Sunday, July 27

Rula Jebreal and Jeffrey Goldberg discuss coverage of the Israeli/Palestinian conflict; Maziar Bahari on the recent arrests of journalists in Iran and his time spent in an Iranian prison

Rula Jebreal and Jeffrey Goldberg discuss coverage of the Israeli/Palestinian conflict; Maziar Bahari on the recent arrests of journalists in Iran and his time spent in an Iranian prison

August 23rd, 2013
05:14 PM ET

Sneak peek at this Sunday's show

By Sara Fischer, CNN

There’s a lot to discuss on ‘Reliable Sources’ this Sunday with our guest host, Eric Deggans, TV and media critic for the Tampa Bay Times and future TV critic for NPR.

We’ll start by taking a look at the coverage of the 50th Anniversary of the March on Washington. Additionally, we will discuss the media coverage of American civil rights with longtime CBS Evening News anchor Dan Rather, along with Senior External Affairs Director of Free Press, Joseph Torres and Founding Member of the National Association of Black Journalists, Paul Delaney.

Also on the show, we’ll speak with a Brian Beutler, political writer for Salon and New York Times Columnist Charles Blow about whether the media has been hyping the national race discussion and the fairness of its’ coverage.

We’ll also invite panelists David Zurawik, television and media critic for The Baltimore Sun and Mohammed el Nawawy, author and professor at Queens University of Charlotte to give their take on the launch of Al Jazeera America this week.

Kelly McBride of the Poynter Institute will also join us to discuss ESPN’s decision to pull its logo and credit from "Frontline's" upcoming documentary about the controversial subject of sports and brain injury.

Lastly, we will chat with Wil Haygood, columnist for The Washington Post, who first reported on veteran White House butler Eugene Allen, the man who served as the inspiration for Lee Daniel's new film, "The Butler."

Tune in Sunday morning at 11am ET.


Filed under: Al Jazeera • Al Jazeera America • Civil Rights • ESPN • March on Washington • NFL • Race • Sneak Peek • The Butler • Washington Post
What we're reading this week...
August 23rd, 2013
10:49 AM ET

What we're reading this week...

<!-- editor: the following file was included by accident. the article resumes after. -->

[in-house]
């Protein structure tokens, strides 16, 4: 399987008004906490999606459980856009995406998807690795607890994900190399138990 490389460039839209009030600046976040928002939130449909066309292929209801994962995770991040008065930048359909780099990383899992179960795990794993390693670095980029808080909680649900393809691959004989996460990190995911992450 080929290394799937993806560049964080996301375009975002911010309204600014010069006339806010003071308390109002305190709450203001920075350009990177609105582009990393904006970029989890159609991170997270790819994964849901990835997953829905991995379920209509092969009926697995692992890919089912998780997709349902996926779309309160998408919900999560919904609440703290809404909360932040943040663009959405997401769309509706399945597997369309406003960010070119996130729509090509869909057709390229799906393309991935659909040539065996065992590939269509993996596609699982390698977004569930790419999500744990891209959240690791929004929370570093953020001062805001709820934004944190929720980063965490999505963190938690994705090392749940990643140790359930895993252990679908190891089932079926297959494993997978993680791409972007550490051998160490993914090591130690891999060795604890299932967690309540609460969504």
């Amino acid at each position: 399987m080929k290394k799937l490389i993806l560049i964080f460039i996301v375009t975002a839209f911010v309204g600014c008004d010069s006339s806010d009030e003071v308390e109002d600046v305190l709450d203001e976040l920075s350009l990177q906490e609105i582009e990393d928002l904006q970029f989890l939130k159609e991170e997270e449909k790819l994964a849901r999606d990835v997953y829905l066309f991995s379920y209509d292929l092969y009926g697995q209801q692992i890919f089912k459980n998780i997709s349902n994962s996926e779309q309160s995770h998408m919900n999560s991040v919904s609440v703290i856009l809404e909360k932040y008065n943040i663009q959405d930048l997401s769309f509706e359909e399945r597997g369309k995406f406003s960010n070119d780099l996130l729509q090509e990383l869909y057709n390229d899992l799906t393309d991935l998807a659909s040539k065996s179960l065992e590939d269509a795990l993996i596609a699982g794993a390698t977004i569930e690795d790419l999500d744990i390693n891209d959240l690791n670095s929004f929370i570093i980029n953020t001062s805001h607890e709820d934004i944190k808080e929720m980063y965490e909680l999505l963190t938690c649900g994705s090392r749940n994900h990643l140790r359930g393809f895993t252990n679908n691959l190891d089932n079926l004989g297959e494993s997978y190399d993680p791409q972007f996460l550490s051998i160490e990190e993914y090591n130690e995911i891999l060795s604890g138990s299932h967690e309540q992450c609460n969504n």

By Becky Perlow, CNN

August may be a slow month for news, but Reliable's got a jam-packed show for you on Sunday with guest host Eric Deggans of The Tampa Bay Times. We'll be looking at the 50th anniversary of the March on Washington, the media's coverage of race-related issues and the launch of Qatar-based Al Jazeera America. Until then, check out what the Reliable staff is reading now.

Call me Chelsea: Three years have passed since Bradley Manning released hundreds of thousands of military papers. Still to be determined? How Manning's actions will affect the safety of Americans or the secrecy of the government. Manning was sentenced last week, convicted of 20 of 22 counts and sentences to 35 years in prison. In a recent twist, however, Manning released a statement on Thursday requesting news outlets refer to him/her as Chelsea Manning going forward. "I am a female. Given the way that I feel, and have felt since childhood, I want to begin hormone therapy as soon as possible," Manning said in a statement read on the Today show. So what should news organizations do?

Netflix can read your mind: With the aid of algorithms that could rival online dating websites, Netflix is now combing its users' video queue with its famous "Based on your viewing history" suggestion service. Users will now see suggestions based on what they've watched in the past, in addition to the star rating system associated with each movie. "The idea is to show users 'titles you’re most likely to want to watch right up front,' Netflix product executive Michael Spiegelman said, in a blog post introducing the change," explained the AllThingsD article. So be careful what you pick, because it just might appear on your Netflix homepage now - and it might be something you're embarrassed to be seen watching.

He said, she said: Mother Jones reportedly published a headline quoting Aaron Sorkin blasting The Huffington Post, which read  "Aaron Sorkin in Washington, DC: The Huffington Post Sucks.' Sorkin has come forward and claims he was not only not misquoted, but the quote was entirely fabricated. The author of the article has since responded to the Politico article about the alleged misquote, saying "he wrote the original headline and that Sorkin was definitely expressing his dislike of the Huffington Post."